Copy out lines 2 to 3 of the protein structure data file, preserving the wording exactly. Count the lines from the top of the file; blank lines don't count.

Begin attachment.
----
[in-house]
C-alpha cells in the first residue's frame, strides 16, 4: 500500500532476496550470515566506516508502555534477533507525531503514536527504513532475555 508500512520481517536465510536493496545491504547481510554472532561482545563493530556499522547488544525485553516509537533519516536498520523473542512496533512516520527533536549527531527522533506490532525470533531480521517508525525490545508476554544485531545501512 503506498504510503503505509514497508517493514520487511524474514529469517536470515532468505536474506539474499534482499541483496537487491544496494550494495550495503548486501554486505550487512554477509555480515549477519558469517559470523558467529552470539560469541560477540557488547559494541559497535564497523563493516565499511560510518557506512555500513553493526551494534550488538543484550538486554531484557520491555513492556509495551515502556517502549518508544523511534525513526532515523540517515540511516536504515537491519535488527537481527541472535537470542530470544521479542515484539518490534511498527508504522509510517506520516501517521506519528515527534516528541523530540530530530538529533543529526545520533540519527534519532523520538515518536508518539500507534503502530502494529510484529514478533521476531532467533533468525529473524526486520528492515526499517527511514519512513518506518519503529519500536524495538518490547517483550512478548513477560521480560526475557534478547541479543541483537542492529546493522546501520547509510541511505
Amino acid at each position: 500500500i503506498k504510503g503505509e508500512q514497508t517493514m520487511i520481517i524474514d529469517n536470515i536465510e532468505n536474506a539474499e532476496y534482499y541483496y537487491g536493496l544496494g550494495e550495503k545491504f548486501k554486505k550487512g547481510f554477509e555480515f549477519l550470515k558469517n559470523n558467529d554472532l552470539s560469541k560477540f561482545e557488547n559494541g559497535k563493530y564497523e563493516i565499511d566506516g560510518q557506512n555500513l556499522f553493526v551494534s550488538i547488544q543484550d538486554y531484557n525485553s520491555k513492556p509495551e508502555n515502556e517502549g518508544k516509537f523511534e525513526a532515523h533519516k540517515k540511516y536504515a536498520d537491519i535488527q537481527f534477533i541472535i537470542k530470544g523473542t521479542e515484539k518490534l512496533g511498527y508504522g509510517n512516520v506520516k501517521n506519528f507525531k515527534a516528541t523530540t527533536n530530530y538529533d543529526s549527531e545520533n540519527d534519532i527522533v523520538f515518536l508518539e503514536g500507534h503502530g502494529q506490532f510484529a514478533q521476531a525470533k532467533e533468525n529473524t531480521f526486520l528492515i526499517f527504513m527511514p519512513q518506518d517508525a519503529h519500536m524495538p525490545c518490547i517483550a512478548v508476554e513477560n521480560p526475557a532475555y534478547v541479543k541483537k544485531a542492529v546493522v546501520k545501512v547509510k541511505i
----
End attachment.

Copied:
C-alpha cells in the first residue's frame, strides 16, 4: 500500500532476496550470515566506516508502555534477533507525531503514536527504513532475555 508500512520481517536465510536493496545491504547481510554472532561482545563493530556499522547488544525485553516509537533519516536498520523473542512496533512516520527533536549527531527522533506490532525470533531480521517508525525490545508476554544485531545501512 503506498504510503503505509514497508517493514520487511524474514529469517536470515532468505536474506539474499534482499541483496537487491544496494550494495550495503548486501554486505550487512554477509555480515549477519558469517559470523558467529552470539560469541560477540557488547559494541559497535564497523563493516565499511560510518557506512555500513553493526551494534550488538543484550538486554531484557520491555513492556509495551515502556517502549518508544523511534525513526532515523540517515540511516536504515537491519535488527537481527541472535537470542530470544521479542515484539518490534511498527508504522509510517506520516501517521506519528515527534516528541523530540530530530538529533543529526545520533540519527534519532523520538515518536508518539500507534503502530502494529510484529514478533521476531532467533533468525529473524526486520528492515526499517527511514519512513518506518519503529519500536524495538518490547517483550512478548513477560521480560526475557534478547541479543541483537542492529546493522546501520547509510541511505
Amino acid at each position: 500500500i503506498k504510503g503505509e508500512q514497508t517493514m520487511i520481517i524474514d529469517n536470515i536465510e532468505n536474506a539474499e532476496y534482499y541483496y537487491g536493496l544496494g550494495e550495503k545491504f548486501k554486505k550487512g547481510f554477509e555480515f549477519l550470515k558469517n559470523n558467529d554472532l552470539s560469541k560477540f561482545e557488547n559494541g559497535k563493530y564497523e563493516i565499511d566506516g560510518q557506512n555500513l556499522f553493526v551494534s550488538i547488544q543484550d538486554y531484557n525485553s520491555k513492556p509495551e508502555n515502556e517502549g518508544k516509537f523511534e525513526a532515523h533519516k540517515k540511516y536504515a536498520d537491519i535488527q537481527f534477533i541472535i537470542k530470544g523473542t521479542e515484539k518490534l512496533g511498527y508504522g509510517n512516520v506520516k501517521n506519528f507525531k515527534a516528541t523530540t527533536n530530530y538529533d543529526s549527531e545520533n540519527d534519532i527522533v523520538f515518536l508518539e503514536g500507534h503502530g502494529q506490532f510484529a514478533q521476531a525470533k532467533e533468525n529473524t531480521f526486520l528492515i526499517f527504513m527511514p519512513q518506518d517508525a519503529h519500536m524495538p525490545c518490547i517483550a512478548v508476554e513477560n521480560p526475557a532475555y534478547v541479543k541483537k544485531a542492529v546493522v546501520k545501512v547509510k541511505i